I went and saw Bob Saget’s standup last night at The Moore, and it was one of the least laugh-inducing 45 minutes I’ve ever sat through. His opening act however was fantastic – I’d definitely recommend checking out Ryan Stout, who should have a Comedy Central special coming out soon.
For those who don’t know, Bob Saget’s standup is known for being dirty and edgy – in stark contrast to his persona on America’s Funniest Home Videos and his character Danny Tanner on Full House. The problem is, although his material is marginally dirty it’s not actually edgy or interesting. He spent more time warning us about the offensive things he was about to say, and very little time saying them. He was coasting on his reputation as a screen star for the whole time, without providing the audience with any clever or original material. His act included:
- A series of jokes about the movie Titanic. Yes, it’s 2009 and evidently that passes for topical, relevant humor. He even made a joke about how predictable the ending was. That joke was tired even before the movie was released… 13 years ago.
- He must have thought that edgy Titanic material was quite funny, because he made callbacks to it throughout the rest of the set. It was brutal. Just as I hoped we were going to move past it, he kept bringing it up again.
- A number of jokes he told which “his father told him as a kid” which were funny, but they weren’t his. They’re just old jokes. He repurposed them by wrapping them in a story about how young he was when his father told them to him. So, picturing a young kid hearing them was, I suppose, the originality he added.
- A few anecdotes about “Uncle Jesse” and Dave Coulier which might have been amusing if they were bigger stars, but it’s tough to be captivated about a story about how some B-List stars got offended by Bob Saget’s zany antics.
- His whole act was a little Robin Williams-ish, in that he was talking a mile-a-minute, and wouldn’t stay on topic. He’d start telling a joke, then it would remind him of something else, and something else, and you almost forgot what he was trying to talk about by the time he got back to it. Perhaps that was for the best, because there was no punchline to be found in any of it.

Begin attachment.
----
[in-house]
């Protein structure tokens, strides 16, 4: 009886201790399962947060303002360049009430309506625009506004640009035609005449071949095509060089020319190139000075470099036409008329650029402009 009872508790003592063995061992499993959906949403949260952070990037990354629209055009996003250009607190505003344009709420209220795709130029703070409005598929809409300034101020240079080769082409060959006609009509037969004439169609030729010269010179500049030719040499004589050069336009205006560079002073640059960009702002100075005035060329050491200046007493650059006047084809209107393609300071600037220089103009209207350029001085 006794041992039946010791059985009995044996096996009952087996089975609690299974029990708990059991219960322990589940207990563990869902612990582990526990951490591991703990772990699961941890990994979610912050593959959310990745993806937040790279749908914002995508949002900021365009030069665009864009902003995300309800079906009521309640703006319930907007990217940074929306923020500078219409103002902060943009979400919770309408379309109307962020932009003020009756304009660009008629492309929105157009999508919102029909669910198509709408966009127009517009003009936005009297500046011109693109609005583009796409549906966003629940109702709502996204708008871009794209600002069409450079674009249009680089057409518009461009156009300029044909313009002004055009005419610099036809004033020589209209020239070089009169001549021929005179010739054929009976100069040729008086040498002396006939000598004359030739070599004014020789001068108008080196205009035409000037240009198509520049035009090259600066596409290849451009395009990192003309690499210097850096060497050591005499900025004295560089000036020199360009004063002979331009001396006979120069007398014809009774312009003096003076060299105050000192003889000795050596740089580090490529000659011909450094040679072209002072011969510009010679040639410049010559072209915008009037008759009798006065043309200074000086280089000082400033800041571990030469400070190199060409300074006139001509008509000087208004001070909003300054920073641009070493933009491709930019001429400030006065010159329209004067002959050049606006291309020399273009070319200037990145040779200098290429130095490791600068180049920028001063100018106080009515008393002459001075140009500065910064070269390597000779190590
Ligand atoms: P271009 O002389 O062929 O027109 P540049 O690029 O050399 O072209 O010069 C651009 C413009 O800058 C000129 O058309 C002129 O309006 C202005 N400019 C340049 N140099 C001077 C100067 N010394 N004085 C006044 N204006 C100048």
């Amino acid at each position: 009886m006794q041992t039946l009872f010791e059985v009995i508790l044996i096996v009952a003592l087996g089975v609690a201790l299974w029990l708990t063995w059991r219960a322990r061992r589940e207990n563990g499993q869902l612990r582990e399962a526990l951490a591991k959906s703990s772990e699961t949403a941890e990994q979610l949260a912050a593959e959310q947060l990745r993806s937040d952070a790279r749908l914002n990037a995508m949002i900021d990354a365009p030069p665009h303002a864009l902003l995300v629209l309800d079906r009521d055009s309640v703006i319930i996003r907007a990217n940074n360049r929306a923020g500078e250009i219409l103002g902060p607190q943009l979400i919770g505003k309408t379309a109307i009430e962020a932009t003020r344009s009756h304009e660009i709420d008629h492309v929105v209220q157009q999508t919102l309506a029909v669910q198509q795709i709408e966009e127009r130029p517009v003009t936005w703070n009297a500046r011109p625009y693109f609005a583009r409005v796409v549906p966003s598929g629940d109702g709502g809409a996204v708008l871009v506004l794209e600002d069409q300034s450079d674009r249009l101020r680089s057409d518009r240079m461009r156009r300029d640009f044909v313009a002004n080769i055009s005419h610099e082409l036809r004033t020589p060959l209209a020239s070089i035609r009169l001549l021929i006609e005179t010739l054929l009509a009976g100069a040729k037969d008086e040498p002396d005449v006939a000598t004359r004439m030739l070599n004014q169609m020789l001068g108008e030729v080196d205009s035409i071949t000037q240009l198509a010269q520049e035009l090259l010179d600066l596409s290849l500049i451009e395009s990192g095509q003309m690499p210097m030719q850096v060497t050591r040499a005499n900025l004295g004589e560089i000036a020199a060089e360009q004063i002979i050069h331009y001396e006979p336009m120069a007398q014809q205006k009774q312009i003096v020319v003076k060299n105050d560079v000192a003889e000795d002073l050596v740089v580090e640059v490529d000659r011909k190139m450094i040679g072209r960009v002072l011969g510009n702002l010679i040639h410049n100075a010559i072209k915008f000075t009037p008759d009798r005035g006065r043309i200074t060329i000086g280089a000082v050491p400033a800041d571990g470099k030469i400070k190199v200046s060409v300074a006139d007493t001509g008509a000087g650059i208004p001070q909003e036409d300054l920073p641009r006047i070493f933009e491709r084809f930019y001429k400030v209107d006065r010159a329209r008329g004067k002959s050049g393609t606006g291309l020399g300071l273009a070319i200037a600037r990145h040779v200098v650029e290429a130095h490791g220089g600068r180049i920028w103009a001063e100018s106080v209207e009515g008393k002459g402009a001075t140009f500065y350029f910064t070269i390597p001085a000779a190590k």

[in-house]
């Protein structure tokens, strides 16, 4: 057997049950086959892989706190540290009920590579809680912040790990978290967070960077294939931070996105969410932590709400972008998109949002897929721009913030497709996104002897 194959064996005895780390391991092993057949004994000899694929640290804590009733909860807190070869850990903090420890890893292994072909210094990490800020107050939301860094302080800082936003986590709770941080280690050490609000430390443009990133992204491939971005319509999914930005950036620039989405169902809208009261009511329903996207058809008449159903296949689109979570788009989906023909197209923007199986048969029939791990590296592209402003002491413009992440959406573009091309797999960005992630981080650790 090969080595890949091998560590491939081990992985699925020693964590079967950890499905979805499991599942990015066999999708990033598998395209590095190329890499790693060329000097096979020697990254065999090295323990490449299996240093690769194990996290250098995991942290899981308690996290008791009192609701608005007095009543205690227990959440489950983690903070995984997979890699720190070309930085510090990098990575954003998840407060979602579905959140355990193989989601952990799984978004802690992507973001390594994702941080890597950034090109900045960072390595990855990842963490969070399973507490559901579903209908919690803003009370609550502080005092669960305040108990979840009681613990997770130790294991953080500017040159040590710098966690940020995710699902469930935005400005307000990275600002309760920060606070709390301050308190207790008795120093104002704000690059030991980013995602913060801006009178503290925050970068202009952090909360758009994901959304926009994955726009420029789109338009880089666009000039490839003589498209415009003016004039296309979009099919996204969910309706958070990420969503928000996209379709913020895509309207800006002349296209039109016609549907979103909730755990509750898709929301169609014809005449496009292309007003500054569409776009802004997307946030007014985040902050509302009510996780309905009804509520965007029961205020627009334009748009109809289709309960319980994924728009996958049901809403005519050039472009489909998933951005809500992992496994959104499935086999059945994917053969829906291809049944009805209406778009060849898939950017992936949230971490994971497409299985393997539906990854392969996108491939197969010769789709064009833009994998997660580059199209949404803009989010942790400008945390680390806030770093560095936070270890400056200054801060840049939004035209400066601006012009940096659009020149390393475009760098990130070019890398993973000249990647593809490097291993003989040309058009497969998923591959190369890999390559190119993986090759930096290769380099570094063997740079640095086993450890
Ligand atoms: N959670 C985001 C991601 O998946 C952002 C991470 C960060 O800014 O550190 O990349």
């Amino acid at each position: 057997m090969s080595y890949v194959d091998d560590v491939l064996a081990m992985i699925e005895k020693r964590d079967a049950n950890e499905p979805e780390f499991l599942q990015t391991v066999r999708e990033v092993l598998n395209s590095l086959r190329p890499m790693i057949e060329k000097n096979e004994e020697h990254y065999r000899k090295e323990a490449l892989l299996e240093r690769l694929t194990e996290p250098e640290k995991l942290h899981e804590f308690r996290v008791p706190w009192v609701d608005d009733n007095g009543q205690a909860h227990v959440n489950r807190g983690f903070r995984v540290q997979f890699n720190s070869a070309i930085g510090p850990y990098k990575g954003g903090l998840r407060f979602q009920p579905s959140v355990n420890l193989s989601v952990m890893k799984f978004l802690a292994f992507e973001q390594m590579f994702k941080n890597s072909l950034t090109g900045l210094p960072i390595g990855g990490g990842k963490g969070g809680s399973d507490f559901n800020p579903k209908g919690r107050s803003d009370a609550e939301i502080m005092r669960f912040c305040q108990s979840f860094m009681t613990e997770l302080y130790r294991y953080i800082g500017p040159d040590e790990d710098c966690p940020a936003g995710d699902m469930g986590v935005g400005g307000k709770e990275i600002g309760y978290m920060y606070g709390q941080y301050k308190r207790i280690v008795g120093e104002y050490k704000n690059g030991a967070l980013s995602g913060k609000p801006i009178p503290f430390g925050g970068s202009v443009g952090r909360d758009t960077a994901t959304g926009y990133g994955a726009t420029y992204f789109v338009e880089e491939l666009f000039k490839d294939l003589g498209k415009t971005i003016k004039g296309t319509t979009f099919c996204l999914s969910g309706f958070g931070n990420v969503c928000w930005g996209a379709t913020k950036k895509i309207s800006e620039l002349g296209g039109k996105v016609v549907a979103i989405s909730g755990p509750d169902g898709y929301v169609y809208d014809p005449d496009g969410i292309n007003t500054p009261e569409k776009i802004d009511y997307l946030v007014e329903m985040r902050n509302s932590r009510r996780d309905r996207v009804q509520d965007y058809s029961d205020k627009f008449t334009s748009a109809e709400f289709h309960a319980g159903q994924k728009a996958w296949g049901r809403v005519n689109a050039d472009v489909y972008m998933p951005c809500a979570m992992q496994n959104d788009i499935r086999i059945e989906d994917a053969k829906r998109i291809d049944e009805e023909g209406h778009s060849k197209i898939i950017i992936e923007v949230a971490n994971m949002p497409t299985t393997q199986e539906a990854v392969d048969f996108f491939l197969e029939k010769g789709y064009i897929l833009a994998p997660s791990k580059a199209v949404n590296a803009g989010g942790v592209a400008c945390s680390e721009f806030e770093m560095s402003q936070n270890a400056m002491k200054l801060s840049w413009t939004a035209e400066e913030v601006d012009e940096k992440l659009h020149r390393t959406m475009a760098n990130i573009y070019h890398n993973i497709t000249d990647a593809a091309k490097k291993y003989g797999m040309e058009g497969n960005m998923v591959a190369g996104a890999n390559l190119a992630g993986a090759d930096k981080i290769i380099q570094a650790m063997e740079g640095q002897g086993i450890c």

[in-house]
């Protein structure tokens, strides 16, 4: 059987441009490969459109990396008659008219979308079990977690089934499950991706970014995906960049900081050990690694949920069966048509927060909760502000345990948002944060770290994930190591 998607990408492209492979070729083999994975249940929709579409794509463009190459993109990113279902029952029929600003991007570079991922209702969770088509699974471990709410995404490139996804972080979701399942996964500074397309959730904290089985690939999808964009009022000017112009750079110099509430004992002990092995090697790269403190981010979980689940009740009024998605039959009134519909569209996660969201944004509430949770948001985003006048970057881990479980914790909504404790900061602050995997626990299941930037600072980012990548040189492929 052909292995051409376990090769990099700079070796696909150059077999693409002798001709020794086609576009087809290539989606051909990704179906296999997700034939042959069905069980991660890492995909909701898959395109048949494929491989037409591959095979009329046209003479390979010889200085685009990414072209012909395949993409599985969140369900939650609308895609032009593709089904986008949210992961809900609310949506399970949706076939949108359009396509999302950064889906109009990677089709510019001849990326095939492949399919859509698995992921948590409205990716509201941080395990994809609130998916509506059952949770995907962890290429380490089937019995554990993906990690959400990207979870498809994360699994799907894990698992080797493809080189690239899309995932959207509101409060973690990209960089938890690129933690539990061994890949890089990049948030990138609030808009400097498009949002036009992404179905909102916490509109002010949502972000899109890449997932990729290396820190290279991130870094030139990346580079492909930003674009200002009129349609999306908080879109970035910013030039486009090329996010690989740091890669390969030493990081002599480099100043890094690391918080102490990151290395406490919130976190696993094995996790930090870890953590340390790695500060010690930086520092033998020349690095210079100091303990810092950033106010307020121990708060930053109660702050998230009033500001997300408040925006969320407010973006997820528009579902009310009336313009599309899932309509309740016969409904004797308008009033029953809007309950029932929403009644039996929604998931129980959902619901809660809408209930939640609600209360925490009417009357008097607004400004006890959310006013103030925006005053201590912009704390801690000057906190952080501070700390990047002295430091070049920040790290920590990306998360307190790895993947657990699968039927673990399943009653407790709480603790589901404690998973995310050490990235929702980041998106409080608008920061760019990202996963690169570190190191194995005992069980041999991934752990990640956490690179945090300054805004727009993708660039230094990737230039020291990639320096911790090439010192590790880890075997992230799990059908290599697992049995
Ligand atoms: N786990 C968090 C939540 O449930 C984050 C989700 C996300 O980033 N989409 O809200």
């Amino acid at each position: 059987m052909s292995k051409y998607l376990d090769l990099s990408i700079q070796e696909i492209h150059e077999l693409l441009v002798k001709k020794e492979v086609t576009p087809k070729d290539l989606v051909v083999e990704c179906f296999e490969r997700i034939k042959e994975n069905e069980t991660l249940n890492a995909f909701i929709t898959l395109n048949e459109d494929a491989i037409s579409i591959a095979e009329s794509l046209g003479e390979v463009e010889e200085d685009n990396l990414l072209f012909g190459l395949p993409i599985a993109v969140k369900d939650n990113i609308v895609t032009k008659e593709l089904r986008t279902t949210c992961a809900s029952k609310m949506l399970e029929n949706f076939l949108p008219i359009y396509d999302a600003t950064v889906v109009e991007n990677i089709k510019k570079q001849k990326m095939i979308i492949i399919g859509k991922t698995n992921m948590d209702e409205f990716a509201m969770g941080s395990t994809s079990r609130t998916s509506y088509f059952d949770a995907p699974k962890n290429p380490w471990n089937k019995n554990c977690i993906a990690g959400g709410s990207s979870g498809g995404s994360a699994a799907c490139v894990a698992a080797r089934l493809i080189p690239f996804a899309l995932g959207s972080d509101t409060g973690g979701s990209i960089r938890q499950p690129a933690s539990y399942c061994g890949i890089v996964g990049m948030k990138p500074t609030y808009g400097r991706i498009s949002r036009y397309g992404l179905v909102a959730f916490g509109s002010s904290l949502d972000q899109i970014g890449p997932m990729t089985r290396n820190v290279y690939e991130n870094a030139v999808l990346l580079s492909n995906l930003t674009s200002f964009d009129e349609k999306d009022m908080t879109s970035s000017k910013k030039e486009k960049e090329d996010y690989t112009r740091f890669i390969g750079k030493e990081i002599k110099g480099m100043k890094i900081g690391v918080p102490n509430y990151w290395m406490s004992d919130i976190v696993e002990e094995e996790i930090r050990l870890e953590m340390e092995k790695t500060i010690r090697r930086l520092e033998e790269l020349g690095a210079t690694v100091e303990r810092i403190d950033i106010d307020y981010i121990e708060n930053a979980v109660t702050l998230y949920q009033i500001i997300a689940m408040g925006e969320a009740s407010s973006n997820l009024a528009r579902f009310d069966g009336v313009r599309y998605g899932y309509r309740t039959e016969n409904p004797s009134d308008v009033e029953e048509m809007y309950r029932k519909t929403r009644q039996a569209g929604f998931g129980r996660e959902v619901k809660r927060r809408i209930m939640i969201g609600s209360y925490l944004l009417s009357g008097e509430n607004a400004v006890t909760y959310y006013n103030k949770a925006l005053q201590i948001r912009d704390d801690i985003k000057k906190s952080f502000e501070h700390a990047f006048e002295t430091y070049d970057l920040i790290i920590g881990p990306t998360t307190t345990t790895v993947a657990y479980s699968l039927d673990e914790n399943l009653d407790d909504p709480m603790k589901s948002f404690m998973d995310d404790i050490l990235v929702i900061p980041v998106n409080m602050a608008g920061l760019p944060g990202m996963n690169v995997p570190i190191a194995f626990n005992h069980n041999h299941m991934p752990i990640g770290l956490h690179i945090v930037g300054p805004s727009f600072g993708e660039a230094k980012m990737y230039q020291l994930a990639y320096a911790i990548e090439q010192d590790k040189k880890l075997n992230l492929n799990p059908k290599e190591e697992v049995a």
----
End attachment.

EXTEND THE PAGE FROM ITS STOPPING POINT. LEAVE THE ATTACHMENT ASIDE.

- He made a lot of mistakes. He would mispronounce a word, and then make a joke about how that’s not a word, and laugh at himself, and we were all supposed to laugh along with him. I wouldn’t normally think this was a big deal, but I found it oddly smug. When Robert Plant sings a lyric incorrectly, that is funny. He’s a legend, and when he slips up it’s amusing because he’s so great that you know you’ve witnessed a one-off mistake from an amazing musician. However, when a guy gets up there and tells a series of boring jokes, and then screws them up, there isn’t a joke there. Laughing is like an acknowledgment that he’s earned the right to screw up, based on his prior comedic success.
Anyhow, if Bob Saget comes to town I’d recommend skipping him. But, keep your eyes peeled for Ryan Stout. His jokes are brutal and hilarious. A few drunk fans even heckled him, and his responses were scathing and well-delivered.